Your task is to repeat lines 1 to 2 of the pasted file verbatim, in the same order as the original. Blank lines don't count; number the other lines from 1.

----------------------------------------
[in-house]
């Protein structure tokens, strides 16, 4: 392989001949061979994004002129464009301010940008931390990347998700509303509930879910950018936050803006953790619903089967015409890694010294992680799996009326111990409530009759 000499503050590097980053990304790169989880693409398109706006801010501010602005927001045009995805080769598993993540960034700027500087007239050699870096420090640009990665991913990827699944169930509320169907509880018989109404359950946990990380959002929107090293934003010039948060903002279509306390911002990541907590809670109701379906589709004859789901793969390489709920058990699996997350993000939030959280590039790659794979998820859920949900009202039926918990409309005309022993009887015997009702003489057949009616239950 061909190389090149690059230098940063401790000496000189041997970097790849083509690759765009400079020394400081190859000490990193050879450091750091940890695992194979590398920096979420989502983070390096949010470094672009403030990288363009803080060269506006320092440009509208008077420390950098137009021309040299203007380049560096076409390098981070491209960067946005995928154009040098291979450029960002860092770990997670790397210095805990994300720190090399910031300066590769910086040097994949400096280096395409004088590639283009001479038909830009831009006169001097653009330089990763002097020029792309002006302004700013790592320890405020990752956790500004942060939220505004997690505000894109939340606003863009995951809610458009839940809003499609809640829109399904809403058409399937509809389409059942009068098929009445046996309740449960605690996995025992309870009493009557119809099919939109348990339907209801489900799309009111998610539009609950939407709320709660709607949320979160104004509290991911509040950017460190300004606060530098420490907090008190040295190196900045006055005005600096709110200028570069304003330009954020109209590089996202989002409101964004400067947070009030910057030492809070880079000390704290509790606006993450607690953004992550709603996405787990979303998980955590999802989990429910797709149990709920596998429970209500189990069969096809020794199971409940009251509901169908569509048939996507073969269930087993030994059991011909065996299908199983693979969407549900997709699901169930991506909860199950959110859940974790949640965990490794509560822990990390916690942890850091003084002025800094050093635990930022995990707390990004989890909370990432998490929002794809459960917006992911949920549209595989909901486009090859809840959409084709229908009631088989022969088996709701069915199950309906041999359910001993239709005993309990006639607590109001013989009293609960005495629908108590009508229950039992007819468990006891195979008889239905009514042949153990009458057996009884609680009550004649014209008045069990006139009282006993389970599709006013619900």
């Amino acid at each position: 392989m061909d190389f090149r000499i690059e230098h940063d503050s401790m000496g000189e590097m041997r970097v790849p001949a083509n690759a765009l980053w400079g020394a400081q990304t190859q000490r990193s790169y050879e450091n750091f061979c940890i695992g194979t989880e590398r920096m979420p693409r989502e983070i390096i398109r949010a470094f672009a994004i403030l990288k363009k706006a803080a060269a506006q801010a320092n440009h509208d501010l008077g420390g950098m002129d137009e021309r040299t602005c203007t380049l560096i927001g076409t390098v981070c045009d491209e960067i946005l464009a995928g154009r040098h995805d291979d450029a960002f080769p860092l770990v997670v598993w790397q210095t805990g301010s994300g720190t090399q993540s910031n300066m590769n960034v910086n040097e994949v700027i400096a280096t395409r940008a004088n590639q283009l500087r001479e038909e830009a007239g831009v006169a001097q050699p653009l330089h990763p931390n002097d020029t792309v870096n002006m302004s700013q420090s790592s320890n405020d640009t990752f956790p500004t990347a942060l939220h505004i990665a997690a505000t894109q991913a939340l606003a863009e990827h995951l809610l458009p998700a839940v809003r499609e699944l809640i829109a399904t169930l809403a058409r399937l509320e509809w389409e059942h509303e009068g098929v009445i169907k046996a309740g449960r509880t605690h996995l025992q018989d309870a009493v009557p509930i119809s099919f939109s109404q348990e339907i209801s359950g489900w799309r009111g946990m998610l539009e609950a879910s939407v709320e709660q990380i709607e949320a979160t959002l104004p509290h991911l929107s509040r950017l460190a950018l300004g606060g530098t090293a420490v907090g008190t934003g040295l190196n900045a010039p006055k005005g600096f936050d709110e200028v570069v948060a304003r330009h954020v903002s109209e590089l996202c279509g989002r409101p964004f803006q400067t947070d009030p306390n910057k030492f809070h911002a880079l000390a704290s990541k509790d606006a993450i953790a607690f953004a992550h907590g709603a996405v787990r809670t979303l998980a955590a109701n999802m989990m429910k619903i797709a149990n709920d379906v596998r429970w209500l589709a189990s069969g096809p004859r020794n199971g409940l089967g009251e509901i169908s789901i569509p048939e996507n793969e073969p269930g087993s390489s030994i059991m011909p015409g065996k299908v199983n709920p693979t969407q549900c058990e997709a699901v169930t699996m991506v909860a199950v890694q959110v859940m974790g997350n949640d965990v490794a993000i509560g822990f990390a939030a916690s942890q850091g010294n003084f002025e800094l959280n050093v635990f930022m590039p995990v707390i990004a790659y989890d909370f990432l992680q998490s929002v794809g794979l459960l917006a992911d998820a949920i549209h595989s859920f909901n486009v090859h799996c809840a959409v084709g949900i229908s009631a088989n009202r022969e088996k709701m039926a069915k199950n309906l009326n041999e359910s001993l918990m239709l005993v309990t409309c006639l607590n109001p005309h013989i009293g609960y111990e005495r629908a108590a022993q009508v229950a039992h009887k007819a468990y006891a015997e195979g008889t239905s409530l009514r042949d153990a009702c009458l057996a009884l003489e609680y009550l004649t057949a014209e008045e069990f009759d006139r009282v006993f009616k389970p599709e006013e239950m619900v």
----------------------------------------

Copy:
[in-house]
């Protein structure tokens, strides 16, 4: 392989001949061979994004002129464009301010940008931390990347998700509303509930879910950018936050803006953790619903089967015409890694010294992680799996009326111990409530009759 000499503050590097980053990304790169989880693409398109706006801010501010602005927001045009995805080769598993993540960034700027500087007239050699870096420090640009990665991913990827699944169930509320169907509880018989109404359950946990990380959002929107090293934003010039948060903002279509306390911002990541907590809670109701379906589709004859789901793969390489709920058990699996997350993000939030959280590039790659794979998820859920949900009202039926918990409309005309022993009887015997009702003489057949009616239950 061909190389090149690059230098940063401790000496000189041997970097790849083509690759765009400079020394400081190859000490990193050879450091750091940890695992194979590398920096979420989502983070390096949010470094672009403030990288363009803080060269506006320092440009509208008077420390950098137009021309040299203007380049560096076409390098981070491209960067946005995928154009040098291979450029960002860092770990997670790397210095805990994300720190090399910031300066590769910086040097994949400096280096395409004088590639283009001479038909830009831009006169001097653009330089990763002097020029792309002006302004700013790592320890405020990752956790500004942060939220505004997690505000894109939340606003863009995951809610458009839940809003499609809640829109399904809403058409399937509809389409059942009068098929009445046996309740449960605690996995025992309870009493009557119809099919939109348990339907209801489900799309009111998610539009609950939407709320709660709607949320979160104004509290991911509040950017460190300004606060530098420490907090008190040295190196900045006055005005600096709110200028570069304003330009954020109209590089996202989002409101964004400067947070009030910057030492809070880079000390704290509790606006993450607690953004992550709603996405787990979303998980955590999802989990429910797709149990709920596998429970209500189990069969096809020794199971409940009251509901169908569509048939996507073969269930087993030994059991011909065996299908199983693979969407549900997709699901169930991506909860199950959110859940974790949640965990490794509560822990990390916690942890850091003084002025800094050093635990930022995990707390990004989890909370990432998490929002794809459960917006992911949920549209595989909901486009090859809840959409084709229908009631088989022969088996709701069915199950309906041999359910001993239709005993309990006639607590109001013989009293609960005495629908108590009508229950039992007819468990006891195979008889239905009514042949153990009458057996009884609680009550004649014209008045069990006139009282006993389970599709006013619900």